The range of resources available for an in-depth study of Mosborough are remarkably comprehensive. Manorial records, parish registers, wills and inventories, taxation records especially hearth tax returns, Cutler’s Company records, census returns and trade directories are just some of the wide range of data available to the historian. This section attempts to summarize what is available, and draws attention to areas where further work is necessary.
Since the time of the Conqueror, Mosborough has always been a subsidiary of the Manor of Eckington, which is fortunate in so far as a very large proportion of the records of its manor courts have survived. A court baron was held at frequent, though irregular intervals, throughout the year for transfers of copyhold lands, payment of fines and services to the lord and a great court baron twice a year in April or May and October, incorporating a court leet to deal with matters of law and order. In the Domesday survey in 1086 Eckington belonged to Ralph Fitzhubert. He was followed by a succession of lords until it was forfeited to the Crown in 1570. Thereafter, there were many leases from the Crown, often very short-term in nature, until Sir George Sitwell purchased the manor outright in 1837. It has remained with the Sitwell family at Renishaw Hall ever since.
In common with many areas in England, the survival of local documents from the centuries before the Industrial Revolution is patchy. However, the archives of the lords of the manor, held in the private collection of the Sitwell family at Renishaw Hall are remarkably comprehensive. The Manor Court Rolls, edited by H.J.H. Garratt, have been published in three volumes to cover the periods 1506-1589 (Volume III), 1633-1694 (Volume IV) and 1694-1804 (Volume V) and can be consulted at local libraries. Sadly, it is unclear when or if Volumes I and II will ever be published.
What happened to the manor during the commonwealth is not clear, but the Commissioners of His Majesty’s Woods Forests and Land Revenues commissioned Josiah Fairbank of Sheffield to undertake a survey in 1650, an extract of which is published in T. Walter Hall’s Descriptive Catalogue of the Edmunds Collection, including a Parliamentary Survey of the Manor of Eckington, near Sheffield, (1924). The Survey provides information on the size of landholdings and the names of tenants of the manor. In describing the estate, the survey also refers to freeholders whose lands abutted that of the lord, providing a clue to the wealthier members of the community at the time. Many of the family names have continued down to the present day, together with the names of fields, farms and mills situated on the rivers Rother and Moss. The earliest complete plan of the settlement, showing property boundaries, is that carried out in 1796 to accompany the Parliamentary Enclosure Award.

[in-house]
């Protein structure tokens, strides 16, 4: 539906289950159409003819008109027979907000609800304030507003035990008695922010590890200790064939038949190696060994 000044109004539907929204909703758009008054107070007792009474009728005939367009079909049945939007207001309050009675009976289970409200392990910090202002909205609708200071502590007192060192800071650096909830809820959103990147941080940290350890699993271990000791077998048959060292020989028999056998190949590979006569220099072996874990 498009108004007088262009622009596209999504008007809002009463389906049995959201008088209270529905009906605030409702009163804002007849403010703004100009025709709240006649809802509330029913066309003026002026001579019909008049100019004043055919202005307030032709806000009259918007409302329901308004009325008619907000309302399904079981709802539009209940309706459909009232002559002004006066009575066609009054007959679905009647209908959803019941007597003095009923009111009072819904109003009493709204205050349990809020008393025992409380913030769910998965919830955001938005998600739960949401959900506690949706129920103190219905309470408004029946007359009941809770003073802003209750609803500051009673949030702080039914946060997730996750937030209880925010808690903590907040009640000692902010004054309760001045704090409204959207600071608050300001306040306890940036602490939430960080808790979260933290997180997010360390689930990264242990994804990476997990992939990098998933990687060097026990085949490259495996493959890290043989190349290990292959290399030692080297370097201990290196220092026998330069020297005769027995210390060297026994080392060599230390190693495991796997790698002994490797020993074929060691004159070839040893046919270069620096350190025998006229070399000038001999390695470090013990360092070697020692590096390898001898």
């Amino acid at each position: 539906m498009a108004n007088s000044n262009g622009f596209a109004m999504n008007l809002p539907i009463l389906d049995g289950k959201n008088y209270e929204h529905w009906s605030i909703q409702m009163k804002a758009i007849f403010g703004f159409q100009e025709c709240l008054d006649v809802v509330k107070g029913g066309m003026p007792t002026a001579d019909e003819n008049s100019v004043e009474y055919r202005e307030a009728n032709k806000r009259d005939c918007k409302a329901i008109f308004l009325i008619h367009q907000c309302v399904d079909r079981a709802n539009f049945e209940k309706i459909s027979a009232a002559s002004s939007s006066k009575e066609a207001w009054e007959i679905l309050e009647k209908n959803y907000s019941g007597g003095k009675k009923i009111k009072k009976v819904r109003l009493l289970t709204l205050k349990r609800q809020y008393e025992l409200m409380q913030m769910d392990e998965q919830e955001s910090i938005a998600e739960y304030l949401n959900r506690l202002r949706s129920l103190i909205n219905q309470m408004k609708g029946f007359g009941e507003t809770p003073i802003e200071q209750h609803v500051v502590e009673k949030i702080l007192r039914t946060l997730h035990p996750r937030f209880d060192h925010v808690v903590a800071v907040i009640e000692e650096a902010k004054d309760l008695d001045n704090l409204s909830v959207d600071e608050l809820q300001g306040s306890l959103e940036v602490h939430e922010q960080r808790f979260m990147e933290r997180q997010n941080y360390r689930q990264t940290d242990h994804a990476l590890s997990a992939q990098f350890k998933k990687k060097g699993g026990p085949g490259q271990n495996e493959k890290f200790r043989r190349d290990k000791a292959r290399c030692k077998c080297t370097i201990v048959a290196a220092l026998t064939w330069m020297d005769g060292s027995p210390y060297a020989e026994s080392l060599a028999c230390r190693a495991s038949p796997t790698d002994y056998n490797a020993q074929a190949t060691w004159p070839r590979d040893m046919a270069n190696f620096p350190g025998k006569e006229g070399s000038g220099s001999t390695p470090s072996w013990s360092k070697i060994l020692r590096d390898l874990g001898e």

The compulsory state registration of births, deaths and marriages began in 1837. Prior to that, parish registers provide the major source of information. The registers for Eckington, which include records for Mosborough, are fairly complete with births, marriages and burial registers available from 1559 onwards at the Derbyshire County Records Office. St Mark’s Mosborough, formerly a Mission or chapel of ease, was built in 1886/7 as a ‘conventional district’ of the parish of Eckington. It became a separate parish in 1929. By that time also it had a Mission Hall of its own, erected in 1898 for the residents of Holbrook and Halfway. The parish was transferred from the Diocese of Derby to the Diocese of Sheffield in 1973/4. Registers and records from 1877 onwards are held at Sheffield City Archives. It is not possible to distinguish which of those baptised, married or buried are from Mosborough in the early registers and it is not until around 1800 that such information, including occupations is recorded.
The Primitive Methodists built a small chapel in the village in 1830. Although a Wesleyan Chapel had been in existence in Mosborough since 1839, a new building was erected on Queen Street in 1869. Later becoming a Primitive Methodist Church, it was closed in 1976, although the premises are still in use by the Salvation Army. Mosborough Methodist Church (formerly Trinity Methodist Church), situated on Chapel Street, was built in 1888, and surviving 19th and 20th century registers and records for both these churches are held at Sheffield City Archives. A Primitive Methodist Church was founded at Holbrook before 1891. It was closed by 1971 and the premises are now in secular use.